Conroe, July 18 – Longtime Conroe attorney Robert Rosenquist announced yesterday that he is running to be the Judge of the 284th District Court in the March 6, 2018 Republican Primary Election. Incumbent Cara Wood has not yet decided if she will run for re-election to the District Court which exclusively hears civil cases.
Rosenquist announced that he was running for the 284th District Court because, he said, “I work in Montgomery County Courts daily and a courtroom slowdown is both costly and challenging.” Rosenquist pledged to the taxpayers of Montgomery County that he would “bring better value in the 284th District Court for tax dollars invested. As one of the slower moving courts in the county and as an attorney or litigant, its pace can be frustrating.” The candidate explained, “Streamlining the judge’s office, as well as investing more time to pick up and maintain the courtroom’s pace would improve the county’s financial investment in the court system, as well as improve the morale of those working with the court.”
A 20-year legal veteran, Rosenquist is a partner in Darden, Fowler and Creighton, LLP, in Conroe and has practiced family law and civil litigation for 13 years. Prior to joining the firm, he was an Assistant County Attorney for 5 years, handling criminal prosecutions as well as defending Montgomery County in civil suits in both local state courts and federal courts, under the leadership of County Attorney Frank Bass and Assistant County Attorney David Walker. Rosenquist also spent approximately half a year as a solo practitioner attorney.
Rosenquist currently serves as a Municipal Court Judge for the City of Magnolia and the City of Montgomery. He has also been a Prosecutor for the Cities of Magnolia, Montgomery and Woodbranch. He also served as an Associate Judge in the City of Oak Ridge North and the City of Splendora.
“I’m honored to have and continue serving on the local judiciary,” Rosenquist said, adding, “the experience has been invaluable in dealing with a public who is not always familiar with the judicial system. I have complete respect for all litigants.” He continued on saying, “I’m a low key individual, which serves the court well. I take pride in refusing to pre-judge any circumstance before all sides are heard, I avoid allowing politics to play a role in the decision-making process and I depend heavily on my knowledge of law.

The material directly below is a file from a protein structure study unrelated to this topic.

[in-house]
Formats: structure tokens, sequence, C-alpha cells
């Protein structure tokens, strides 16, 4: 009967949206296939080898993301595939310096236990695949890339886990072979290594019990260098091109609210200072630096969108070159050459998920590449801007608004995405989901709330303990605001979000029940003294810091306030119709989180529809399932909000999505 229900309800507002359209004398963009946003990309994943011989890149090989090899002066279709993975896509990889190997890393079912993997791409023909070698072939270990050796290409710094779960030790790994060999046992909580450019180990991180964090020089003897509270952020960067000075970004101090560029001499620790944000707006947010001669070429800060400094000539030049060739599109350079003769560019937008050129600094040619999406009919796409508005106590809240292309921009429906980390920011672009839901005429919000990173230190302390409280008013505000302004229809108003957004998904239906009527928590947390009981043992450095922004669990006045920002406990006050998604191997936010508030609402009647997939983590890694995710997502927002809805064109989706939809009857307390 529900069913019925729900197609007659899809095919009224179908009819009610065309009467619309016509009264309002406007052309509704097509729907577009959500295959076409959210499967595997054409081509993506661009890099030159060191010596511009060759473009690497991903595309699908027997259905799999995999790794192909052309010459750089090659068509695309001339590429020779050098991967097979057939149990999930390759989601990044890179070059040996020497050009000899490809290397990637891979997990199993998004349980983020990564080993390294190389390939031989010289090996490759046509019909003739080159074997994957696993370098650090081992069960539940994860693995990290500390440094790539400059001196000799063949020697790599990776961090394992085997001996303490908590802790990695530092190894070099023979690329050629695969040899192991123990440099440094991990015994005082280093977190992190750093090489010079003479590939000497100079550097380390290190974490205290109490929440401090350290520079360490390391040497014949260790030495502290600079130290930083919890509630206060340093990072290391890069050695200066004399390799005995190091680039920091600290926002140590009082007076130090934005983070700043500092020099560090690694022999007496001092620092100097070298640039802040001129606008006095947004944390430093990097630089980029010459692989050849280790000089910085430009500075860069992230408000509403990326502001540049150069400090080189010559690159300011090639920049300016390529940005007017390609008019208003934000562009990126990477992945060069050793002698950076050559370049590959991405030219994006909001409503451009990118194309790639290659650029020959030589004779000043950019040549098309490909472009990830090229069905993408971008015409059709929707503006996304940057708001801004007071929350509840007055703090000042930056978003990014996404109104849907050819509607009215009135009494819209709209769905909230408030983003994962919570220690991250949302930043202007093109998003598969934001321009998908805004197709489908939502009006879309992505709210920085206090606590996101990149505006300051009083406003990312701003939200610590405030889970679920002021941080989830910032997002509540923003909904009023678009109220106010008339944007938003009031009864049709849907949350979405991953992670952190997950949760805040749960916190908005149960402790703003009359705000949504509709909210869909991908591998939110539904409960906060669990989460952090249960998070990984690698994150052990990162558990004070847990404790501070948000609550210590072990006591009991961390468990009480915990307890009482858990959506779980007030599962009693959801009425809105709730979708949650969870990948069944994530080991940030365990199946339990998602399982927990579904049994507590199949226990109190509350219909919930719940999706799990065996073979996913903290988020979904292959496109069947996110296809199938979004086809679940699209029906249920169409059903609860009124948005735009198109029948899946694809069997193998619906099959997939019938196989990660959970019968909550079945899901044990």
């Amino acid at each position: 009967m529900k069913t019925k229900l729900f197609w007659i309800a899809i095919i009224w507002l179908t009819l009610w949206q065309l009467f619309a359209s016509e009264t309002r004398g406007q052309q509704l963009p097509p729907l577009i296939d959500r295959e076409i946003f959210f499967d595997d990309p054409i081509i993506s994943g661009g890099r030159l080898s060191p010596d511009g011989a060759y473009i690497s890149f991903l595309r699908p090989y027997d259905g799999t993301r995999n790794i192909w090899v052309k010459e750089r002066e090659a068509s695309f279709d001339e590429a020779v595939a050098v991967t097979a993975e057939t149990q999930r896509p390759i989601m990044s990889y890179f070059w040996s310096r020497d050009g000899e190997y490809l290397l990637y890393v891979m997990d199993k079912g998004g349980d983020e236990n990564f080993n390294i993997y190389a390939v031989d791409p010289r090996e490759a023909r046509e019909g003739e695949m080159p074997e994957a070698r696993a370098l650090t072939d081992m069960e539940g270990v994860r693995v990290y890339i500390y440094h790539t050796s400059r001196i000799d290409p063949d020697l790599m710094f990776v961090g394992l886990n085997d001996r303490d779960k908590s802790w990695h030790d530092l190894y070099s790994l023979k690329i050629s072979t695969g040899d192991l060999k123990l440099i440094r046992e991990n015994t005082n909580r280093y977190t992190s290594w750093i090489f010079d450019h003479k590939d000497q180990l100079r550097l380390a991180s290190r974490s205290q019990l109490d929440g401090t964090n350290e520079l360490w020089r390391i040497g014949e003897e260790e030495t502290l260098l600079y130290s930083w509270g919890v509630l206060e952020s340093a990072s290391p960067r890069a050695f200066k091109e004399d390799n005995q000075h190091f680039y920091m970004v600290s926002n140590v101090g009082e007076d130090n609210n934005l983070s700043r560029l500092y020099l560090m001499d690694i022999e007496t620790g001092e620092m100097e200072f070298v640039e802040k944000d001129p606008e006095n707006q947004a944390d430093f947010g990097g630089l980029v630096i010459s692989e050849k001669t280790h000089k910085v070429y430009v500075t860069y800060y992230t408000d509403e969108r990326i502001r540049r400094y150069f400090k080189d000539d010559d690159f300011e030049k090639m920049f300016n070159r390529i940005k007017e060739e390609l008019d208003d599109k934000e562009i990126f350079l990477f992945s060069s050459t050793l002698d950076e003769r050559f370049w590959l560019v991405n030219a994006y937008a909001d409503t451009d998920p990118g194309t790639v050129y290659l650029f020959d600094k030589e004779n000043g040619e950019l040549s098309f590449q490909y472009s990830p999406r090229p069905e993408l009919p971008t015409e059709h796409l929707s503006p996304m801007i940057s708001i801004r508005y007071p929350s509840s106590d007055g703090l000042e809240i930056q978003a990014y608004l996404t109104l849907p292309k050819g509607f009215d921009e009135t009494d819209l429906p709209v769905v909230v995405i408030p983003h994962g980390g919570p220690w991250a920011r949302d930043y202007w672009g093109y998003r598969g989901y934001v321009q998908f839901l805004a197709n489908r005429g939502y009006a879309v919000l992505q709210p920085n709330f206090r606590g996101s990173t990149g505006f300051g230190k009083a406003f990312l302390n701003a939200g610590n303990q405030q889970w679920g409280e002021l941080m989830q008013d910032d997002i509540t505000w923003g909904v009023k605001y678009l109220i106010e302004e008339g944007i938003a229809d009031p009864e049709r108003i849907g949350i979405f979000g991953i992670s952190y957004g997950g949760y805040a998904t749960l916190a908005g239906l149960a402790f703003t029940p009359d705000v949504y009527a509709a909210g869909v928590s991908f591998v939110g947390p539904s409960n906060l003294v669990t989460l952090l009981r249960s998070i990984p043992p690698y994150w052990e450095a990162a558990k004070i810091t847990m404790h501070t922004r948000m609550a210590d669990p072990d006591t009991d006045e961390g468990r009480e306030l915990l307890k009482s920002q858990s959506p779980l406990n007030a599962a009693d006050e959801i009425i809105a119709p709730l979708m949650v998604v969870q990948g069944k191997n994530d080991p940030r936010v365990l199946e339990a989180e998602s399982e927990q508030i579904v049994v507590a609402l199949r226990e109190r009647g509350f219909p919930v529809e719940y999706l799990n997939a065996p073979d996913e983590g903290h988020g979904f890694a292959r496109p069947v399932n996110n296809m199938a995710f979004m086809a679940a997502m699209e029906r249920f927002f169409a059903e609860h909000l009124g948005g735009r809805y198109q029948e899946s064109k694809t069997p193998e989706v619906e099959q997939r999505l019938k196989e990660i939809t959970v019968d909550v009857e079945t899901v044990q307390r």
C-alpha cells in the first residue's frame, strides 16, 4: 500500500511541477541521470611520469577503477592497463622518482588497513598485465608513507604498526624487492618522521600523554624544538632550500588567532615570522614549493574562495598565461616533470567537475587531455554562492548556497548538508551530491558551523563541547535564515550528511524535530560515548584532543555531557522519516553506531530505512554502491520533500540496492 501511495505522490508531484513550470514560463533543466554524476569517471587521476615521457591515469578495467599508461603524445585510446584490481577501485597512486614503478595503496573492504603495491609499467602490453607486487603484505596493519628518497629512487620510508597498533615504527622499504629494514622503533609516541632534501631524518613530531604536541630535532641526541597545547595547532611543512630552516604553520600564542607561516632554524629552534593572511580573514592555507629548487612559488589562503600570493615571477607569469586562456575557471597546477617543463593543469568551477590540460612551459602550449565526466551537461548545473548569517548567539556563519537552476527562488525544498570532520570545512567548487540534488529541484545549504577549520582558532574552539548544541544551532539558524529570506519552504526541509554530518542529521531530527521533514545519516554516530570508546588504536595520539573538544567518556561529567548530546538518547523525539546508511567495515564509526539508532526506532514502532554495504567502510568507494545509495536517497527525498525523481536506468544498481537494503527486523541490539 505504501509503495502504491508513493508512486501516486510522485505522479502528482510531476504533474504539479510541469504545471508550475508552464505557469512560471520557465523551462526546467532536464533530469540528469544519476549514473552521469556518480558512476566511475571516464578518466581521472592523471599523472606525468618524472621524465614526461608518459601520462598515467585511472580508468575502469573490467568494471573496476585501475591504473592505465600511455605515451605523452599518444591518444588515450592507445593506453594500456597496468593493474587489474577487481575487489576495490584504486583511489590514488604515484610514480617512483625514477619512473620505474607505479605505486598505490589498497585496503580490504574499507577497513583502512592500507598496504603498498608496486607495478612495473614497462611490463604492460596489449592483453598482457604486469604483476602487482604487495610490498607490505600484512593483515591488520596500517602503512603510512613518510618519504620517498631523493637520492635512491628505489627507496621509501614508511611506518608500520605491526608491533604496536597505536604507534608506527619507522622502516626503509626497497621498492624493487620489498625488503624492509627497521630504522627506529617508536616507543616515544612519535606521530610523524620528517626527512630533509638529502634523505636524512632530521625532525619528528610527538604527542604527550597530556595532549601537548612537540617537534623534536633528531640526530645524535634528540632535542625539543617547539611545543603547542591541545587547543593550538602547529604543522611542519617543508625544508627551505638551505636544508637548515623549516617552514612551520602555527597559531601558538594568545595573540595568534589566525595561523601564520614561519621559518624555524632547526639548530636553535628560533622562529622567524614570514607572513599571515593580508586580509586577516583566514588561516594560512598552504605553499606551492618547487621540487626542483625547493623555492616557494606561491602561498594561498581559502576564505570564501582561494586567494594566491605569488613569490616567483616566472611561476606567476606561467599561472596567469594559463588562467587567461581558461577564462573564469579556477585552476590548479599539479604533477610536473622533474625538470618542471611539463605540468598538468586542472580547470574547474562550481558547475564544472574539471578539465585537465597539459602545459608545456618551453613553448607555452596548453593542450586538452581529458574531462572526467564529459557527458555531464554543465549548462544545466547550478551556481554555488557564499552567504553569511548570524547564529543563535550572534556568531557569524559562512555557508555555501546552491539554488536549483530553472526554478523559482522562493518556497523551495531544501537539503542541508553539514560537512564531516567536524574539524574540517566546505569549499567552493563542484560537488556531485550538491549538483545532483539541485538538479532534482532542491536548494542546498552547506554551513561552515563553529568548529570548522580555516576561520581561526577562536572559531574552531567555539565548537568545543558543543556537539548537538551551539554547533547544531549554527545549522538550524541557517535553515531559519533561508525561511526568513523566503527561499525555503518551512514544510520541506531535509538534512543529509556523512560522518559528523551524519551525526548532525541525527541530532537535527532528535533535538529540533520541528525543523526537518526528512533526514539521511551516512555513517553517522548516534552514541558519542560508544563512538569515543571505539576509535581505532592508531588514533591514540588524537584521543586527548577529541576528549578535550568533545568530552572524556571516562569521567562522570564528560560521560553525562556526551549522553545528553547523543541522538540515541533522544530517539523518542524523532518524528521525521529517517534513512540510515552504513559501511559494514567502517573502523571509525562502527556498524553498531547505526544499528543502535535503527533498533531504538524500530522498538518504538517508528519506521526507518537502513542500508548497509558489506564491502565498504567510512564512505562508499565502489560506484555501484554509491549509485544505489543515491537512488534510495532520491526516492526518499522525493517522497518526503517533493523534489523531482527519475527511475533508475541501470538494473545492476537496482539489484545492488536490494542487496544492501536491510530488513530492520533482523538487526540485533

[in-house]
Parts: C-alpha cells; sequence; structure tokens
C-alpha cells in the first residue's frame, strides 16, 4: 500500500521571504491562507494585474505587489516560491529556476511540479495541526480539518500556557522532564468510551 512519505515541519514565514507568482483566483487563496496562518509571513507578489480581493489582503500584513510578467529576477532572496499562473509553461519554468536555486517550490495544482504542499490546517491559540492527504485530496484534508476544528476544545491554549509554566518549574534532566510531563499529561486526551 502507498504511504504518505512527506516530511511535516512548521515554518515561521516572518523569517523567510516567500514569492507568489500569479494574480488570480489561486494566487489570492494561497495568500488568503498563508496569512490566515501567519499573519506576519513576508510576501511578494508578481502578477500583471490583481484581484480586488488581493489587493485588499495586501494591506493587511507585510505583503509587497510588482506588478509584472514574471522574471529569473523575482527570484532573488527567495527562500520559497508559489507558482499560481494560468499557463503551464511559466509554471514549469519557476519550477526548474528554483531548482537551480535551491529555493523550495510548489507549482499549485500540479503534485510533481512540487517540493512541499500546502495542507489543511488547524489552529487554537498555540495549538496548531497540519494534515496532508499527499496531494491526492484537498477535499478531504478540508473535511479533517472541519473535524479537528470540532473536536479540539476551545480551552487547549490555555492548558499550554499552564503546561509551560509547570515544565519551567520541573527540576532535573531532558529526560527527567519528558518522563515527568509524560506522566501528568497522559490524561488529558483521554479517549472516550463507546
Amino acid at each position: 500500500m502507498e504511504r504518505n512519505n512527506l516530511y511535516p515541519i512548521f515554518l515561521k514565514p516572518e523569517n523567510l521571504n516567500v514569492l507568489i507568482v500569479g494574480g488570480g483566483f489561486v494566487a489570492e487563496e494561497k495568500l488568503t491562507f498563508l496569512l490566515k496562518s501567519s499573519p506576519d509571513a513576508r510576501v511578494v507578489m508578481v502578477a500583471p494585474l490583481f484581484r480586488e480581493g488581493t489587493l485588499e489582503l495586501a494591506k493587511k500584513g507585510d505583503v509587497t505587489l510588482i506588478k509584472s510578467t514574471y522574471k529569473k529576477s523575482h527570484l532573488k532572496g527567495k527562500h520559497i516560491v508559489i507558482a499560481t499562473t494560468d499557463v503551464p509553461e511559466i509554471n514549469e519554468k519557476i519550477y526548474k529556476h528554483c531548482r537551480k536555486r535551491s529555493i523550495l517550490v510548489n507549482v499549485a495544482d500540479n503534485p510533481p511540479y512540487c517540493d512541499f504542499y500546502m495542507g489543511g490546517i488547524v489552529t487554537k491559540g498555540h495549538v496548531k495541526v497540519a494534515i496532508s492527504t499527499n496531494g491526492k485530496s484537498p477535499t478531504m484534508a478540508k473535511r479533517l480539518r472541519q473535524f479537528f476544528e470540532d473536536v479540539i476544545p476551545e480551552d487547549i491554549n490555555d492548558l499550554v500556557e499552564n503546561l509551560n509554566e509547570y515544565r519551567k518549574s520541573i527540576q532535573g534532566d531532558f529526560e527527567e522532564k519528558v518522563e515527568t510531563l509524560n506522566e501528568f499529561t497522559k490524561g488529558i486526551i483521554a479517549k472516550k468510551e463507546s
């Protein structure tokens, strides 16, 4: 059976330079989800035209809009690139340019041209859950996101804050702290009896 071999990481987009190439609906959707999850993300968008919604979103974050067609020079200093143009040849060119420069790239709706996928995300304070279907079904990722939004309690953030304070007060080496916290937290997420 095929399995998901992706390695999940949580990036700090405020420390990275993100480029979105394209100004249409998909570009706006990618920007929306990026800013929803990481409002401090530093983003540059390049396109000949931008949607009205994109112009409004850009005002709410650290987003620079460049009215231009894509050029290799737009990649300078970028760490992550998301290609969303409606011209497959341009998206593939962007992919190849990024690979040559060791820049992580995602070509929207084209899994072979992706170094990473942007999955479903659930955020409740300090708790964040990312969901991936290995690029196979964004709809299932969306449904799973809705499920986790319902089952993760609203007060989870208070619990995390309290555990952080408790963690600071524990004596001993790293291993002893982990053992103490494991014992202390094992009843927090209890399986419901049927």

Rosenquist graduated from Texas A & M University with a Bachelor of Science in Psychology and earned his law degree from the South Texas College of Law while working at civil litigation defense firms in Houston and Conroe. Robert and his wife, Sissie, live in Conroe where they raise and home school their 11 and 16 year old children.
Rosenquist has also been involved and worked with several non-profit organizations, including Access Builds Children (ABC) where he was a Board Member, Children’s Safe Harbor, the United Way, the Conroe Evening Lions Club, and a Boy Scout Assistant Scout Master.
Rosenquist describes himself as a hard worker. “I beat Jerald Crow to the office most days of the week and I work long hours to stay on top of things,” he explained. “My two primary ethics as a judge will be to work hard and to be fair. As a judge in traffic court, I’ve been fair and reasonable to both sides in every case, but I’m also not afraid to make a ruling, because that moves cases along. Courts shouldn’t be political, and I’ll make sure I’m neutral no matter who is before me as a judge.”
Rosenquist said, “I’ve always been a Republican. I believe in the Republican Party Platform.” He also explained that he doesn’t plan to disrupt the current case assignments of the District Courts. “I don’t think things need to be changed from where they’re at right now. The 284th will remain a civil court, although, if I’m efficient with those cases, I would like some involvement in the family law docket as well.”
Rosenquist made clear that he would not hear criminal cases in the 284th District Court. “The DA’s office wouldn’t want to set up another court with prosecutors and legal assistants for budget reasons,” he said. “I’ll defer to the other District Judges who are already on the bench as to how to allocate the dockets, but I believe thinks are fine as they are.”